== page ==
- The Washington Times - Thursday, June 6, 2002

Moving on two fronts, Congress interviewed FBI whistleblower Coleen Rowley about the events leading up to September 11 yesterday and prepared for her public testimony before a Democratic-controlled Senate committee.
The House and Senate intelligence committees met for a second day of closed-door hearings without calling any witnesses, while several staff members from their joint inquiry went to FBI headquarters to question Miss Rowley.
The focus was Miss Rowley's letter May 21, which said FBI headquarters blocked an aggressive investigation last summer of Zacarias Moussaoui, who is accused of being the 20th hijacker and who was indicted for conspiracy in the terrorist attacks.
Miss Rowley will give public testimony today to the Senate Judiciary Committee, which is doing its own review of events leading up to the September 11 attacks.
Also testifying before the panel will be Justice Department Inspector General Glenn Fine, who is investigating another pre-September 11 clue, the so-called "Phoenix memo" in which the FBI in Arizona alerted Washington headquarters in July that several Arabs were training at a U.S. aviation school to fly commercial jetliners.
The IG "conducted a preliminary inquiry in the fall of 2001 into the handling of the Phoenix" memo, Mr. Fine said in prepared testimony for today's hearing. Democrats plan to press Mr. Fine on when he knew about the memo.
Paul Martin, spokesman for the IG, said seven interviews on the Phoenix memo were conducted with FBI headquarters officials in November and December. In his prepared testimony, Mr. Fine said the IG then referred the matter to the congressional intelligence committees. The IG recently revived its review at the request of FBI Director Robert S. Mueller III.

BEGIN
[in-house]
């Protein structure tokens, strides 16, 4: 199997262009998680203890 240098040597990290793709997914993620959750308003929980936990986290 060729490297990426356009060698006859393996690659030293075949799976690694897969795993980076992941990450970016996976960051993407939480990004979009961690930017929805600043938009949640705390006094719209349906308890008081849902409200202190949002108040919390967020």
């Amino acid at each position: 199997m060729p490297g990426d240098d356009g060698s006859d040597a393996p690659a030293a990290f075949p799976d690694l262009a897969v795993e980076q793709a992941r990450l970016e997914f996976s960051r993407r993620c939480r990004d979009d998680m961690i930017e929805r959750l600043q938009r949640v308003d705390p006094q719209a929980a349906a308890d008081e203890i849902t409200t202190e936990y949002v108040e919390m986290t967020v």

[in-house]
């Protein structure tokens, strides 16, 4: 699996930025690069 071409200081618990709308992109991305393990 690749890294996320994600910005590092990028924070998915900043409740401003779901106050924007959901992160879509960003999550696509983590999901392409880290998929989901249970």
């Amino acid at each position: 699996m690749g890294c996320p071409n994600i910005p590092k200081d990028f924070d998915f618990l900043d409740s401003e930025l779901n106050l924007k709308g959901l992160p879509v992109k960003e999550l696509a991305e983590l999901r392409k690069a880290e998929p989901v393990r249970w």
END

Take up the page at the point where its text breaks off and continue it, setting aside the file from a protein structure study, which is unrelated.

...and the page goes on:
The Washington headquarters agent to whom the Phoenix memo was addressed, David Frasca, told Judiciary Committee staffers Tuesday that he didn't see the document until after September 11, when shown it by the IG's office.
As for Miss Rowley, "I want her to tell me, as best she can, what is wrong at headquarters that so many important things like the Moussaoui investigation get stonewalled there," committee member Sen. Charles E. Grassley, Iowa Republican, said on CNN.
Rep. Silvestre Reyes, a Texas Democrat on the House Intelligence Committee, urged questioning of FBI headquarters' personnel, too.
"I think for us it's more relevant to talk to those people that she's making the allegations against," Mr. Reyes said. "Up to now, these are just allegations."
The Bush White House favors the inquiry by the joint intelligence committees, but the Judiciary Committee's chairman said he will press forward because of the committee's constitutional obligation to ensure the FBI is adequately protecting Americans.
"We have the ultimate responsibility to report on whether there were mistakes made" and to correct them so they don't happen again, said committee Chairman Sen. Patrick J. Leahy, Vermont Democrat.
White House spokesman Ari Fleischer would not answer directly when asked whether President Bush adamantly opposes other commissions or congressional panels beyond the joint intelligence panel.
"There is an appropriate forum, and it is the intelligence committees, and they are doing their work," Mr. Fleischer said.
After yesterday's closed-door hearing by the joint inquiry, Senate Intelligence Committee Chairman Bob Graham, Florida Democrat, said Miss Rowley would be called as a witness in connection with the proposed reorganization of the FBI.
"Our focus is going to be on what she knows about the relationship between the field office in Minnesota and the central office in Washington. I think she would have some significant commentary," Mr. Graham said.
The General Accounting Office, the investigative arm of Congress, will examine the FBI's reorganization plan, House Appropriations Committee Chairman C.W. Bill Young, Florida Republican, and Rep. Frank R. Wolf, Virginia Republican, announced yesterday.

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